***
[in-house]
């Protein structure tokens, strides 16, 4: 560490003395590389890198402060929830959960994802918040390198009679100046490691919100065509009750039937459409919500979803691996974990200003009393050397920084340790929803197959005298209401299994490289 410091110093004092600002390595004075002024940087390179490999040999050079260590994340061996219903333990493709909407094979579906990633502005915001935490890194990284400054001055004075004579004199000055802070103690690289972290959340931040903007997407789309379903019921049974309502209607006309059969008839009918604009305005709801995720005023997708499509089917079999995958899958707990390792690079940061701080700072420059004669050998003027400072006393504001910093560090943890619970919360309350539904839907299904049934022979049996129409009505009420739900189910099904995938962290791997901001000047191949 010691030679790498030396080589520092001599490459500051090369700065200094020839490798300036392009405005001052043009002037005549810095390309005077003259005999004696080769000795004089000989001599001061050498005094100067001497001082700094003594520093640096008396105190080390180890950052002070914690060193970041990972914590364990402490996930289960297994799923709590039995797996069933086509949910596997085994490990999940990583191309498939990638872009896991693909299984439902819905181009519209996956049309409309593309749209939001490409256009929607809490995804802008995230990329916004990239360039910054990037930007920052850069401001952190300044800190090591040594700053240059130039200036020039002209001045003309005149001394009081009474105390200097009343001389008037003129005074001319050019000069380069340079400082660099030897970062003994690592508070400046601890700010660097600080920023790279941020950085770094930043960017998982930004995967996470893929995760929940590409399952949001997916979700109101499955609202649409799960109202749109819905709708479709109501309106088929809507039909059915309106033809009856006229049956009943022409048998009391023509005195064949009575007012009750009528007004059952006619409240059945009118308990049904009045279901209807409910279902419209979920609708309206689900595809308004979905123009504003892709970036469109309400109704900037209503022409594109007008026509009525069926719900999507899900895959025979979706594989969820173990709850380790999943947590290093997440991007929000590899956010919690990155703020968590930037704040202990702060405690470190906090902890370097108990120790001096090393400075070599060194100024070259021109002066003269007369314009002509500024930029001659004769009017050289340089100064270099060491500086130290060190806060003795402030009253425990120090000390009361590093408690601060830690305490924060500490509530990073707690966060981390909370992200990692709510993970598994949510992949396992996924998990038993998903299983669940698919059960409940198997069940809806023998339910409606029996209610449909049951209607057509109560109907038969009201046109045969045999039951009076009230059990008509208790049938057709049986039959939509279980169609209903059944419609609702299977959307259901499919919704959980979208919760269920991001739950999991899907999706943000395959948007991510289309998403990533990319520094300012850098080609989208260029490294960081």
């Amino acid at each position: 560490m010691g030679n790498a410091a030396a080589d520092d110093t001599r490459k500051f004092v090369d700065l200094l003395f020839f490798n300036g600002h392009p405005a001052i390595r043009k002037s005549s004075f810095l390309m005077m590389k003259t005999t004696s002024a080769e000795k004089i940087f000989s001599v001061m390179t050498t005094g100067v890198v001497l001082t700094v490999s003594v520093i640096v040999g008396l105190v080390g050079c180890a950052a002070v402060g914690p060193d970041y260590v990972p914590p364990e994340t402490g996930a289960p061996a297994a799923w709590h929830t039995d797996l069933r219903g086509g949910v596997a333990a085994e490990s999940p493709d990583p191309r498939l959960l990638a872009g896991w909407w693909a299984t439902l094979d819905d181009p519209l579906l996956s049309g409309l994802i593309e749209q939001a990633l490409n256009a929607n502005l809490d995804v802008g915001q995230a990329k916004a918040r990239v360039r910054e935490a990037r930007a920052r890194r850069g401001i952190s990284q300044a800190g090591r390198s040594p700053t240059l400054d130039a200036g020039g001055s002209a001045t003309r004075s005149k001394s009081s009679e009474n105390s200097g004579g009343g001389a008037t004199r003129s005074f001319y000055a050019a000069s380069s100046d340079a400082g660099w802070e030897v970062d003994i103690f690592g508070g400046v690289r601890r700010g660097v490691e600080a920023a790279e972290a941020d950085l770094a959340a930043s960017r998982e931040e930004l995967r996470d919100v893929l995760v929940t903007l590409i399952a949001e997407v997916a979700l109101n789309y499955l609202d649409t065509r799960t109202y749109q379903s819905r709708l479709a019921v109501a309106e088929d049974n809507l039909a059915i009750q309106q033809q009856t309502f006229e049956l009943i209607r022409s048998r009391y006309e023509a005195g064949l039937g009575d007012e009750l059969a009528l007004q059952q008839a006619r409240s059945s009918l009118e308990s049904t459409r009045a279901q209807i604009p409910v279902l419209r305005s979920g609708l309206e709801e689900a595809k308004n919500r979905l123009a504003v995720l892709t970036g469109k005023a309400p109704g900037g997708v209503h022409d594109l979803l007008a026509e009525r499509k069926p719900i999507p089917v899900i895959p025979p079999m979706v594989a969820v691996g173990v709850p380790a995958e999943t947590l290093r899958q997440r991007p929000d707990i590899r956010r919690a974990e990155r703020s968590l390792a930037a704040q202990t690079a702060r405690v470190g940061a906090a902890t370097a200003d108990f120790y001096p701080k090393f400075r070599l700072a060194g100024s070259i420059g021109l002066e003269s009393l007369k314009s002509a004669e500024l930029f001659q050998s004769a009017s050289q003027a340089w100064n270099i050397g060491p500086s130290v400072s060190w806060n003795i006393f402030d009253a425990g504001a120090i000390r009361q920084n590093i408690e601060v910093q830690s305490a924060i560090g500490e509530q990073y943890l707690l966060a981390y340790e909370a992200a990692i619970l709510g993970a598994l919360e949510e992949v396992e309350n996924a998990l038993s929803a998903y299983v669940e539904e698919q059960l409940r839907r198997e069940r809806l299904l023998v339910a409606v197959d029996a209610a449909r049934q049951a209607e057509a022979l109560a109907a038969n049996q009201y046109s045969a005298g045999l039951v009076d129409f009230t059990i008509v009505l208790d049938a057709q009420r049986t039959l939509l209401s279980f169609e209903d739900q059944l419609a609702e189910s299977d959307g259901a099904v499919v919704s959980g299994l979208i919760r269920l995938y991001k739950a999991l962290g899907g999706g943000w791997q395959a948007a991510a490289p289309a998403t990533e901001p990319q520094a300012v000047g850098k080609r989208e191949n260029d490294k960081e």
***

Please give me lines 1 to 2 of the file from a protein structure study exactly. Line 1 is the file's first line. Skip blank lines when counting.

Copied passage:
[in-house]
């Protein structure tokens, strides 16, 4: 560490003395590389890198402060929830959960994802918040390198009679100046490691919100065509009750039937459409919500979803691996974990200003009393050397920084340790929803197959005298209401299994490289 410091110093004092600002390595004075002024940087390179490999040999050079260590994340061996219903333990493709909407094979579906990633502005915001935490890194990284400054001055004075004579004199000055802070103690690289972290959340931040903007997407789309379903019921049974309502209607006309059969008839009918604009305005709801995720005023997708499509089917079999995958899958707990390792690079940061701080700072420059004669050998003027400072006393504001910093560090943890619970919360309350539904839907299904049934022979049996129409009505009420739900189910099904995938962290791997901001000047191949 010691030679790498030396080589520092001599490459500051090369700065200094020839490798300036392009405005001052043009002037005549810095390309005077003259005999004696080769000795004089000989001599001061050498005094100067001497001082700094003594520093640096008396105190080390180890950052002070914690060193970041990972914590364990402490996930289960297994799923709590039995797996069933086509949910596997085994490990999940990583191309498939990638872009896991693909299984439902819905181009519209996956049309409309593309749209939001490409256009929607809490995804802008995230990329916004990239360039910054990037930007920052850069401001952190300044800190090591040594700053240059130039200036020039002209001045003309005149001394009081009474105390200097009343001389008037003129005074001319050019000069380069340079400082660099030897970062003994690592508070400046601890700010660097600080920023790279941020950085770094930043960017998982930004995967996470893929995760929940590409399952949001997916979700109101499955609202649409799960109202749109819905709708479709109501309106088929809507039909059915309106033809009856006229049956009943022409048998009391023509005195064949009575007012009750009528007004059952006619409240059945009118308990049904009045279901209807409910279902419209979920609708309206689900595809308004979905123009504003892709970036469109309400109704900037209503022409594109007008026509009525069926719900999507899900895959025979979706594989969820173990709850380790999943947590290093997440991007929000590899956010919690990155703020968590930037704040202990702060405690470190906090902890370097108990120790001096090393400075070599060194100024070259021109002066003269007369314009002509500024930029001659004769009017050289340089100064270099060491500086130290060190806060003795402030009253425990120090000390009361590093408690601060830690305490924060500490509530990073707690966060981390909370992200990692709510993970598994949510992949396992996924998990038993998903299983669940698919059960409940198997069940809806023998339910409606029996209610449909049951209607057509109560109907038969009201046109045969045999039951009076009230059990008509208790049938057709049986039959939509279980169609209903059944419609609702299977959307259901499919919704959980979208919760269920991001739950999991899907999706943000395959948007991510289309998403990533990319520094300012850098080609989208260029490294960081």